Nestled up in the hills of northwestern Yunnan, not far from Shangri-la, is a village known for its pottery. Nixi (尼西) is famous throughout China, and to hear locals tell it, their stoneware-making traditions date back two thousand years or more.
Over time, and with documentaries airing on CCTV, the town has become quite commercial. However, nearby in Mujugu (母苴古), residents ply the same trade in more quiet and less touristy confines.
Common items include teapots, lamps, vases and dishes, all of which are handmade and detailed by self-employed artisans. The process, often painstaking depending on the level of precision, is done in workshops sprinkled around town.
When finished, individual pieces vary greatly in price, based on the intricacy and uniqueness of the work. Simple items may sell for 250 yuan, while many, more customized items, often fetch prices running to several thousand yuan. However, the average is closer to 500.
Craftsman spend most of their time shaping and detailing their work and only fire kilns once or twice a month. Many of the best-known items from Nixi and its surrounding villages are black after they have been baked, a result attributed to the local soil.
Small, specially-made wooden instruments are used to add detail, smooth the clay and carve designs.
Here, a potter works on a custom-designed piece for a collector in the United States, carefully polishing the finished product with a cloth.
Much of the local populace is Tibetan, and the most popular items are pots for brewing yak butter tea. Often, designs are personalized for individual buyers.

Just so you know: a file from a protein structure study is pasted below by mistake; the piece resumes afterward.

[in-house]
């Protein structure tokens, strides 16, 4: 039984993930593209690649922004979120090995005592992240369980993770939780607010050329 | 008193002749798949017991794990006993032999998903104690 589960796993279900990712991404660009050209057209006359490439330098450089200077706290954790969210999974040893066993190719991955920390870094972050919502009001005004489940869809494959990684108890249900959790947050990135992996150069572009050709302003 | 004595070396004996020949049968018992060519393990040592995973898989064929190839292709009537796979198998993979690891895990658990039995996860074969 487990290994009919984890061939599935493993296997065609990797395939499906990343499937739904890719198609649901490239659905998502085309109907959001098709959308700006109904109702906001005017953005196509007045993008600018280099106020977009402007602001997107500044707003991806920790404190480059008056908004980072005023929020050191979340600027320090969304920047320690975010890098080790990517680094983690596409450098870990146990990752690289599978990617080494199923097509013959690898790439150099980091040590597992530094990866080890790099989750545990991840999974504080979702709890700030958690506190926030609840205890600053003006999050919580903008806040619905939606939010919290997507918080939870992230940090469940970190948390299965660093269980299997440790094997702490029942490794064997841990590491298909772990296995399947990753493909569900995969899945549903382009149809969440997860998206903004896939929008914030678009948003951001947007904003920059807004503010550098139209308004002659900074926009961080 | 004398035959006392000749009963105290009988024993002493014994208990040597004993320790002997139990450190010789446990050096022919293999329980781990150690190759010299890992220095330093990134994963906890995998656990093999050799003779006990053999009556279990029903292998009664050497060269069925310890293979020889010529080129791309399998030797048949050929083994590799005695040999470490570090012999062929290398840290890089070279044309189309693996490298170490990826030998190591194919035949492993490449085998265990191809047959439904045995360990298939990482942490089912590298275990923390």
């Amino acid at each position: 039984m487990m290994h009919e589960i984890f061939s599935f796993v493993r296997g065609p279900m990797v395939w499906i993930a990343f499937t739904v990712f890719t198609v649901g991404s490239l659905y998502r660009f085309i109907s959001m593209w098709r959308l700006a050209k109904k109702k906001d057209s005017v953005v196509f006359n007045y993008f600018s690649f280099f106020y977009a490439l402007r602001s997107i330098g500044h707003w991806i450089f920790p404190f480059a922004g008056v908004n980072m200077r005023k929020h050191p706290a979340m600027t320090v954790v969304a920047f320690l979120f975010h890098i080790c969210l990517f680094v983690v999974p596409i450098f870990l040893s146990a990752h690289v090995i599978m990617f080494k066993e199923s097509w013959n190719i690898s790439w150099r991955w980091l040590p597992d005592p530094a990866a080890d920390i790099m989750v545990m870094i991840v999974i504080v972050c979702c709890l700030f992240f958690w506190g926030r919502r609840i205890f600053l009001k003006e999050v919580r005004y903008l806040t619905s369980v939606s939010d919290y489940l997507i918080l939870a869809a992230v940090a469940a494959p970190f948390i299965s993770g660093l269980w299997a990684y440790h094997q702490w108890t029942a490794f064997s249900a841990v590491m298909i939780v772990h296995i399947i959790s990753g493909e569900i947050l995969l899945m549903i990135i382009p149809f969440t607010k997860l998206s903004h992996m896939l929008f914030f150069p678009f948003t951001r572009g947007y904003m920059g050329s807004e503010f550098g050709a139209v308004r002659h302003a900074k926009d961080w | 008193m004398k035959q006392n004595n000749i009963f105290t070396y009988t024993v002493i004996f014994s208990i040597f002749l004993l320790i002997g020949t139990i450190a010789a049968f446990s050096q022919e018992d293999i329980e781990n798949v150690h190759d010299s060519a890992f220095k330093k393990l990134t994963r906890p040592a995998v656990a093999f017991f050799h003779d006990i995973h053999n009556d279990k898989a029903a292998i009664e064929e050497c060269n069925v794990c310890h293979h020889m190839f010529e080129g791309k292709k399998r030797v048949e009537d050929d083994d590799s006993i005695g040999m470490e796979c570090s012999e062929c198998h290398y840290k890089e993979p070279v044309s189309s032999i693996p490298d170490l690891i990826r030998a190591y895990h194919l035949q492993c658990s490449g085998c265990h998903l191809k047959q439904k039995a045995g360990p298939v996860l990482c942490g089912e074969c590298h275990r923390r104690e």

Yak butter tea is a constant companion of the potters, as is barley flour, which is often eaten straight or mixed with tea to form a bread-like paste.
When we visited a workshop in Mujugu, a local Tibetan priest arrived to bless the studio. His work was nearly as intricate as the potter's.
First he mixed together barley flour, yak butter, water, and oil to form a thick, dough-like paste.
Very patiently, the priest assembled an intricate shrine of spiky spires and combined it with tiny bowls not much bigger than thimbles, parts of which he later dripped with paint.
He then read from an ancient paper scroll and used prayer beads and a bell throughout the ceremony. In total the entire ritual — from assembling the shrine to reading the prayer — lasted almost four hours.
Then it was back to business for the potter, seen here polishing a nearly finished, and highly detailed, pot.
Editor's note: The preceding photo essay was submitted by GoKunming contributor Adam Crase, who is an American photographer based in Guangdong province. He travels extensively in China in search of unseen angles and perfect shots. In 2013, Crase published his first book — a large format collection entitled "Dongguan, China 中国东莞".
He is currently working on a revised second edition and putting together shots for another book. More of Crase's images can be seen at his website Kung Fu Imaging and he can also be found on Facebook (requires proxy).